The highlight to my month has been The Fiancé saying “Alright, I’m ready to see this sheet of paper” in reference to the Magna Carta that was on view at the New York Historical Society for the last week. Seriously, I giggle every time I think about it.
Oh wait, that’s a lie. The highlight of my month has been finally perfecting panna cotta. And not just any panna cotta, but B.O.U.R.B.O.N. panna cotta.
Hot diggity dog.
I don’t know why I just said that. Let’s move along shall we? Thanks.
At the start of the month Four Roses Bourbon reached out and asked if I’d make them a recipe featuring bourbon, because y’know – fall = bourbon. And I tried my very best not to totally freak out in my email back to them. I think I played it really cool. I only had like, five exclamation points.
I went to a bourbon and cheese pairing with Four Roses about a year ago (!!) and while I am definitely not a straight bourbon drinker because I’m a wimp, I am a straight bourbon desserter. Does that make sense?
Throw bourbon into any dessert and you’ve pretty much just guaranteed that I’ll order that one. You could probably call it Bourbon Boogers and I’d order it (please don’t invent that dessert, I’m not sure I want to test that theory).
So this panna cotta. It’s the best way to ingest bourbon if you’re not a bourbon drinker. It has the nice creamy quality of a good panna cotta with some tang from goats milk (I have been dying to use goats milk in a recipe), and a nice little kick from the bourbon at the end.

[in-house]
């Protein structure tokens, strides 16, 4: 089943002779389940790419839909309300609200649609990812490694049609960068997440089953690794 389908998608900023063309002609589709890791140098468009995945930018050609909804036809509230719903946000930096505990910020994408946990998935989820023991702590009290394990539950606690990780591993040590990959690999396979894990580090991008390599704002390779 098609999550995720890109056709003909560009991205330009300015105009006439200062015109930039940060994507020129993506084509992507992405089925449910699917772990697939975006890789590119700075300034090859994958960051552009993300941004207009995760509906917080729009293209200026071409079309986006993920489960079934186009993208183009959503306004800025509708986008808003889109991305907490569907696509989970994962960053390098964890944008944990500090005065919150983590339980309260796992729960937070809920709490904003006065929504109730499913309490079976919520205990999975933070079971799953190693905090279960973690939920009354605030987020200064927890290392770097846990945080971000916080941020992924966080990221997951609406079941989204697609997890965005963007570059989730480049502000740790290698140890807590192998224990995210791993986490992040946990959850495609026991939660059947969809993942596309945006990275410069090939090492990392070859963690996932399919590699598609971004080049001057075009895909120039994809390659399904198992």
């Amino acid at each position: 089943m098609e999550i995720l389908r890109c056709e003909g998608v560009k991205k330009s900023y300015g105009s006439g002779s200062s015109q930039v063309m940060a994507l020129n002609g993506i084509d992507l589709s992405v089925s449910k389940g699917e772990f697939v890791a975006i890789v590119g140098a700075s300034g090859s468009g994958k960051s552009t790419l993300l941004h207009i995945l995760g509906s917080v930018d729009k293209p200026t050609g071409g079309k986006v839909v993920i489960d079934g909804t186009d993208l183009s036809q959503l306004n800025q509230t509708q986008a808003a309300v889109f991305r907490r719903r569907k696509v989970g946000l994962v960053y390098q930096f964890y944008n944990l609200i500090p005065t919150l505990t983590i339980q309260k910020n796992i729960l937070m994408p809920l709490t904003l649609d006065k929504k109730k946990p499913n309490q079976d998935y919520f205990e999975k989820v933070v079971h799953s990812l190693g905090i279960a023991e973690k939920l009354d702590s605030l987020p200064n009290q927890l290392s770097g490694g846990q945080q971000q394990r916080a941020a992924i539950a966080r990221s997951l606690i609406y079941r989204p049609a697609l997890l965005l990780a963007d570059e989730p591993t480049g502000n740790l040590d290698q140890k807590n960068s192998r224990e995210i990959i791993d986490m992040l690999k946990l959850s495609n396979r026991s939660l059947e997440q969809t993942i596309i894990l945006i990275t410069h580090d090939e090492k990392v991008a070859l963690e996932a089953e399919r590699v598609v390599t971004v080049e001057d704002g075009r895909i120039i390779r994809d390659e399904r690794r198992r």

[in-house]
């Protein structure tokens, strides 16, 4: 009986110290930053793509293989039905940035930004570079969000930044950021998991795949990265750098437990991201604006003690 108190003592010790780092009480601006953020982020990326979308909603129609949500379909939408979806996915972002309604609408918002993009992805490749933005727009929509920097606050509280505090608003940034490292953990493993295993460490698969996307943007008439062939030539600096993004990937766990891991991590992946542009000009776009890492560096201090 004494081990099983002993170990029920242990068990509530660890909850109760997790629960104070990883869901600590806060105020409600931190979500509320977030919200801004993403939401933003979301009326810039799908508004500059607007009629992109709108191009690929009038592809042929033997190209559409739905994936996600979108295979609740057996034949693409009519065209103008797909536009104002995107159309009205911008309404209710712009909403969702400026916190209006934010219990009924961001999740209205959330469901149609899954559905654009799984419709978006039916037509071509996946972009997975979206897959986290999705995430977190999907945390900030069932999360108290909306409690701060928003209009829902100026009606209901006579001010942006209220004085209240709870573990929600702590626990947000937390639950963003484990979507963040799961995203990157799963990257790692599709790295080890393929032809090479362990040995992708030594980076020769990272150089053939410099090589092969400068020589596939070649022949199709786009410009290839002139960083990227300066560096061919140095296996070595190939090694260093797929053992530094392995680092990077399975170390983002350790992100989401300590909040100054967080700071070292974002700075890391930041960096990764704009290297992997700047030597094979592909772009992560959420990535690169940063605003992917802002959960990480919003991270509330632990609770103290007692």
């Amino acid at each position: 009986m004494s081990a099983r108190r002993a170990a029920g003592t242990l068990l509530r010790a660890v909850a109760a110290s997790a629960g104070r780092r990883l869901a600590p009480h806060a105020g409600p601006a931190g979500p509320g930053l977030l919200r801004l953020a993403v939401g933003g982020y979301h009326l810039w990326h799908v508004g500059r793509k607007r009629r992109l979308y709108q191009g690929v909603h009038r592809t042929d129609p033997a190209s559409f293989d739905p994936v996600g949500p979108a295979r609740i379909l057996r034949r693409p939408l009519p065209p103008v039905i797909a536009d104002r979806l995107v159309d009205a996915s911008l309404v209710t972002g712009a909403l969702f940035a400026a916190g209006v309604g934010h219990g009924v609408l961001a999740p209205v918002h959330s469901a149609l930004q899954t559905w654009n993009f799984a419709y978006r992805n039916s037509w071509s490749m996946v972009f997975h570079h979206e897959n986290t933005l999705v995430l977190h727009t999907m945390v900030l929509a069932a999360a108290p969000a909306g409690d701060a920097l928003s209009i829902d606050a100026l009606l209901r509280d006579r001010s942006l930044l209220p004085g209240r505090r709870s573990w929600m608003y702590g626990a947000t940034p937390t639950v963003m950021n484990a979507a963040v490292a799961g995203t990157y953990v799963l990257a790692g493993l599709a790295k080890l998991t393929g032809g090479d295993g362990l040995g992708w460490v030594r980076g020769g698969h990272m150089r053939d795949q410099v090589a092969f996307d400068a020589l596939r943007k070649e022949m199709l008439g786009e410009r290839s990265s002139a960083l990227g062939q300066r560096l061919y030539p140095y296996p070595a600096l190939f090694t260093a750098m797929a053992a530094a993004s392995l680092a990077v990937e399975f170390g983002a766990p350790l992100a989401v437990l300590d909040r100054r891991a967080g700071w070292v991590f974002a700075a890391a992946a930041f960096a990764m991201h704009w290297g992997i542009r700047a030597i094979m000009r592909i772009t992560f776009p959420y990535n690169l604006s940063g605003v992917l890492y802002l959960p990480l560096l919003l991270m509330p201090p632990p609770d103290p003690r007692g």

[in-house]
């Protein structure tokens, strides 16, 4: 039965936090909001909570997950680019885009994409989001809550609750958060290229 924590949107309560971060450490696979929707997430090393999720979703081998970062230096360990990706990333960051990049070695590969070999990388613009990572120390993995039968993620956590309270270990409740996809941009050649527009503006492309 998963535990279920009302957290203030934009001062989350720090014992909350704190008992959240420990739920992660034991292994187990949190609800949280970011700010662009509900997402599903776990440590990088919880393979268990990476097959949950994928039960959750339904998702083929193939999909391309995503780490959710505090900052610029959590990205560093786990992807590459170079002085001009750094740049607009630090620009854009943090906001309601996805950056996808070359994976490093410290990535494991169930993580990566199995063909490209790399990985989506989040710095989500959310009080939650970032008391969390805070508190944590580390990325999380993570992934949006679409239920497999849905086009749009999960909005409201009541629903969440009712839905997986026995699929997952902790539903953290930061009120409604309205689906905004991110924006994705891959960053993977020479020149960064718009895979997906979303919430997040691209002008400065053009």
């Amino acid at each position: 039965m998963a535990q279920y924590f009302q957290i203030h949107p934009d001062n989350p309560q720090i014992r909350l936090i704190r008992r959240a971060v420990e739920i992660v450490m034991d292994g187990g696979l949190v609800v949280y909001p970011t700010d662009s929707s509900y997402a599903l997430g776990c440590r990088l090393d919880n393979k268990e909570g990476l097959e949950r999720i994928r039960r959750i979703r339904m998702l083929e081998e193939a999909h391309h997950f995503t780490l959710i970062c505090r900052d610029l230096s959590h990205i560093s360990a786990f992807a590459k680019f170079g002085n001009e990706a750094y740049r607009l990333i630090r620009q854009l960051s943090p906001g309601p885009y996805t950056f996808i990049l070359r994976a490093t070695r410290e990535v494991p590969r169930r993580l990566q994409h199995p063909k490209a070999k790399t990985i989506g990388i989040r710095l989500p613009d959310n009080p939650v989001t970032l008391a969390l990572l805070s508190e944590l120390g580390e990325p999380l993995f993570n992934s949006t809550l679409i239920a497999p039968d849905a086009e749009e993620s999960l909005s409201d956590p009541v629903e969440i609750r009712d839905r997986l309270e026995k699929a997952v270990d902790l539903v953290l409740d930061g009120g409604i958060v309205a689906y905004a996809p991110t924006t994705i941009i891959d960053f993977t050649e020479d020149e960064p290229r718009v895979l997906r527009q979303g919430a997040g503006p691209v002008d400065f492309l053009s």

Oh and I topped it with a maple bourbon caramel. Because I can dang it. Let’s start fall off right shall we?
- ½ cup goats milk (or regular milk or buttermilk)
- ½ cup heavy cream
- 2 tbsp maple sugar
- 1 tbsp brown sugar
- pinch of salt
- 2 tbsp Four Roses Bourbon
- ¾ tsp gelatin
- 2 tbsp cold water
- ¼ cup sugar
- 2 tbsp maple syrup
- 2 tbsp butter
- 5 tbsp heavy cream
- 1 tbsp bourbon
- Pour the cold water into a small ramekin or bowl and sprinkle the gelatin evenly over top, set aside to bloom while you prepare the rest of the dessert.
- Fill a large bowl of ice and water and place a smaller preferably metal or glass bowl in the water bath. Add heavy cream to the small bowl. Set aside
- In a small heavy bottomed sauce pan slowly warm the goats milk, sugars, and salt until dissolved and just starting to bubble at the edges. Turn off heat.
- Add the bloomed gelatin and whisk until thoroughly dissolved.
- Add the bourbon and whisk to incorporate.
- Pour the warmed milk mixture into the chilling heavy cream and whisk until beginning to thicken - about 8-10 minutes. Don't skip this step or your panna cotta will separate in the fridge. Trust me on this one.
- Once the mixture has thickened slightly split it between 3 or 4 ramekins or mason jars, depending on how generous you are. Cover the tops with plastic wrap and place in the fridge to set for at least 4 hours or overnight.
- In a small heavy bottomed sauce pan (preferably with a reflective bottom so you can see easier) evenly spread the sugar and place on medium heat.
- Allow sugar to turn caramelize, stirring occasionally to ensure even cooking, until it is a deep amber color and smells slightly burnt - about 10 - 20 minutes.
- Remove from heat and whisk in maple syrup and butter until thoroughly incorporated. Care as the hot sugar may bubble and steam.
- Add heavy cream and return to low heat to melt everything together, whisking constantly.
- Once the mixture is homogenous add the bourbon and set aside to cool.
- Place in an air tight container and refrigerate until needed. Bring to room temperature before using.
- Drizzle room temperature caramel over set panna cottas and serve immediately. Do not drizzle hot caramel on the panna cotta or it will melt. Do not let the panna cotta sit out for longer than 5 minutes before serving or it will melt.
*This post was sponsored by Four Roses Bourbon. All opinions and recipes are my own.